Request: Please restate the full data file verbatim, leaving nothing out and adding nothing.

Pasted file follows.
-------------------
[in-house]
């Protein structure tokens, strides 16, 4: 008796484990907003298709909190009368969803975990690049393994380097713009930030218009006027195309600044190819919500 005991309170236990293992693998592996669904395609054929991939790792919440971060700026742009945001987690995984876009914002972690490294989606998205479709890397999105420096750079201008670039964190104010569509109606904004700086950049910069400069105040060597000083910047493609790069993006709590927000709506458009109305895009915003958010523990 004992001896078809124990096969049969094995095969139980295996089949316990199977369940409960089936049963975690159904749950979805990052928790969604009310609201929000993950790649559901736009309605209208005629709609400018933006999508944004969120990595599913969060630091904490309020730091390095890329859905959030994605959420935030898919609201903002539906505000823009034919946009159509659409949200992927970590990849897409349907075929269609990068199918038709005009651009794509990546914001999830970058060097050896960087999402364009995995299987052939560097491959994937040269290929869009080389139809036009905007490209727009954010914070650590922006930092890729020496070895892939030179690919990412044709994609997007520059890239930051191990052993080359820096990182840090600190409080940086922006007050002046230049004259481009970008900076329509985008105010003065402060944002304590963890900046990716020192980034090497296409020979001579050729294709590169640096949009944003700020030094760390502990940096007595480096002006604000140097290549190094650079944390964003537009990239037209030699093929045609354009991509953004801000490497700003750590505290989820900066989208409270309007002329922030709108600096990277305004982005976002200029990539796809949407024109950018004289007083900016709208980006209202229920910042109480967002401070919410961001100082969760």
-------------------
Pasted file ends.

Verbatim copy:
[in-house]
């Protein structure tokens, strides 16, 4: 008796484990907003298709909190009368969803975990690049393994380097713009930030218009006027195309600044190819919500 005991309170236990293992693998592996669904395609054929991939790792919440971060700026742009945001987690995984876009914002972690490294989606998205479709890397999105420096750079201008670039964190104010569509109606904004700086950049910069400069105040060597000083910047493609790069993006709590927000709506458009109305895009915003958010523990 004992001896078809124990096969049969094995095969139980295996089949316990199977369940409960089936049963975690159904749950979805990052928790969604009310609201929000993950790649559901736009309605209208005629709609400018933006999508944004969120990595599913969060630091904490309020730091390095890329859905959030994605959420935030898919609201903002539906505000823009034919946009159509659409949200992927970590990849897409349907075929269609990068199918038709005009651009794509990546914001999830970058060097050896960087999402364009995995299987052939560097491959994937040269290929869009080389139809036009905007490209727009954010914070650590922006930092890729020496070895892939030179690919990412044709994609997007520059890239930051191990052993080359820096990182840090600190409080940086922006007050002046230049004259481009970008900076329509985008105010003065402060944002304590963890900046990716020192980034090497296409020979001579050729294709590169640096949009944003700020030094760390502990940096007595480096002006604000140097290549190094650079944390964003537009990239037209030699093929045609354009991509953004801000490497700003750590505290989820900066989208409270309007002329922030709108600096990277305004982005976002200029990539796809949407024109950018004289007083900016709208980006209202229920910042109480967002401070919410961001100082969760």